My wife and I have dramatically different parenting styles, which we didn’t realize until the kids were about four. One of us wants to do more negotiating, and the other wants to say, “Because I said so” to everything.
The bad news is that each of you has the potential to cause unique forms of damage to your children. The good news is that each of you also has the potential to bring them your unique strengths. The best news is that by working together, you can not only minimize any damage you might otherwise cause, you can also learn from and rely upon one another’s strengths.
Children need their parents to provide them a balanced life. On the one hand, they need structure and discipline, but on the other, they need choice and freedom. Too much of one and not enough of the other can cause turmoil for them and you. Finding that balance is never easy for any parent, let alone two very different parents. But the fact that you are so different can be to your advantage. Each of you can advocate for “the one hand” while also welcoming “the other hand” as your check and balance.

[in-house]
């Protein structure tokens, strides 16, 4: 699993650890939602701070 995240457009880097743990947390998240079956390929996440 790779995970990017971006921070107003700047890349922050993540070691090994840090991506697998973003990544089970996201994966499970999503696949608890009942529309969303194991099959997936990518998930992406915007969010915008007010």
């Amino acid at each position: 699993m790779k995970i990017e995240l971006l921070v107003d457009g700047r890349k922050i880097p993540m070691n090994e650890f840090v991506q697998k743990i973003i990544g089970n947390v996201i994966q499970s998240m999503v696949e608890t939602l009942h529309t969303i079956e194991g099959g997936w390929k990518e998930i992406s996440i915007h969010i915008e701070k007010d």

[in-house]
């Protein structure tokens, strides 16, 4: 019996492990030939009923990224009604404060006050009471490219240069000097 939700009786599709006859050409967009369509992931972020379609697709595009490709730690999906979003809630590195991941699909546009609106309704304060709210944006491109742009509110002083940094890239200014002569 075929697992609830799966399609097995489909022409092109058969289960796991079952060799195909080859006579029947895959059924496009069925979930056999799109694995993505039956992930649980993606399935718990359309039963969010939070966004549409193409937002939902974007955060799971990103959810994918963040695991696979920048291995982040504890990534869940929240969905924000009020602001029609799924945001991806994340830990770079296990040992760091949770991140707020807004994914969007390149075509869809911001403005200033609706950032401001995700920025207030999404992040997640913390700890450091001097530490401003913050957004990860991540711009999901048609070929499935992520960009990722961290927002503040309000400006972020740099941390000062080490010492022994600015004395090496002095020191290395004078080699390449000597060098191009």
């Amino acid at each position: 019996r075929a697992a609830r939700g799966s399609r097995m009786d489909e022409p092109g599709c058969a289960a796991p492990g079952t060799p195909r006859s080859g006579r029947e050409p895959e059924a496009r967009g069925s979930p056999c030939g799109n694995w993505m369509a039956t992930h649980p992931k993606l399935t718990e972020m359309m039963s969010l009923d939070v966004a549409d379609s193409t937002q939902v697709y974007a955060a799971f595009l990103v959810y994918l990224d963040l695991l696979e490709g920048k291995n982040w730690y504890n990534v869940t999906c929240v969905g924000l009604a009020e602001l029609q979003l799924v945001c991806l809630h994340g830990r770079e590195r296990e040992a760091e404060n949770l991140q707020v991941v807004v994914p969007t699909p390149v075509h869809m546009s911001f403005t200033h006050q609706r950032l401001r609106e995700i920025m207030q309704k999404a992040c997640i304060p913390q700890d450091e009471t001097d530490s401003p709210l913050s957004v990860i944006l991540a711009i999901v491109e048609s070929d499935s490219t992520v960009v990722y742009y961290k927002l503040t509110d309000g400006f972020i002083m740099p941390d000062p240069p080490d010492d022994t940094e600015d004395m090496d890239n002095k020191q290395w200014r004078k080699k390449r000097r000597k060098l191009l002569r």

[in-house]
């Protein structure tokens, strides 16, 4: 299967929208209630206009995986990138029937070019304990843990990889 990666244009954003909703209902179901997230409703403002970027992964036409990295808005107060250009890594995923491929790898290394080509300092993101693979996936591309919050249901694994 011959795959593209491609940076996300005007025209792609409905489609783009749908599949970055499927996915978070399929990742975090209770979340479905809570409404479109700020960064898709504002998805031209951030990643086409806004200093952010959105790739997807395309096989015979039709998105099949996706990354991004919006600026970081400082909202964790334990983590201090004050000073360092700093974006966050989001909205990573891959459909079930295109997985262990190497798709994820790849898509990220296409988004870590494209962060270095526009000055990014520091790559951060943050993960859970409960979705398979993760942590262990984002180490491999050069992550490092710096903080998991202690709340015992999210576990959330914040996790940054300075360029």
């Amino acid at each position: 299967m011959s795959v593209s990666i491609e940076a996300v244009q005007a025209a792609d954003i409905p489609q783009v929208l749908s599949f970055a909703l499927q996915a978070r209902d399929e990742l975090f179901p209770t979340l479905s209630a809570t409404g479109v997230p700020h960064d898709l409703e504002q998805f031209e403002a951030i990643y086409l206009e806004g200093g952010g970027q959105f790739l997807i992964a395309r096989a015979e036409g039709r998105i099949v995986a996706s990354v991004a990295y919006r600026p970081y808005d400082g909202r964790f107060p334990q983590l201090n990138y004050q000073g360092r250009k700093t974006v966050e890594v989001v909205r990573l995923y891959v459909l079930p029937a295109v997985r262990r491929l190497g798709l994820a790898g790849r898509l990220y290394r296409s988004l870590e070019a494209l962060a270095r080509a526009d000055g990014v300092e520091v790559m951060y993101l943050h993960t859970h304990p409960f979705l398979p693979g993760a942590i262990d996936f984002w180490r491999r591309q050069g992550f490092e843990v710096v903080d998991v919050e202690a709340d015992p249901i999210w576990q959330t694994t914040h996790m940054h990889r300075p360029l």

The key to making this work is appreciating that 1) neither of you is an absolute authority on parenting, 2) each of you needs the unique strengths and perspectives of the other and 3) both of you need to learn and make changes. So read books and attend classes together about parenting. Moreover, listen to one other.
Have as your goal to give your children the same kind of parenting experience that God gives us.
Yes, God provides us with all manner of rules, boundaries and order. But he never lords his authority over us, and he doesn’t want us to either. (1 Pt 5:3) On the contrary, he exercises his authority only so that we might grow into the responsible, healthy, happy and truly free children he made us to be.
And, yes, God also wants us to speak with him in our own voices. He wants to listen to us. And he wants us to make our own choices as we move about freely as his children within his kingdom. But, for our own good, he also allows us to experience the full range of the consequences of our choices.
In short, our parenting should be like God’s: with love as our only motivation and love as our only goal.
Steve and Bridget Patton hold master’s degrees in theology and counseling and serve as family life ministers in the Diocese of Sacramento.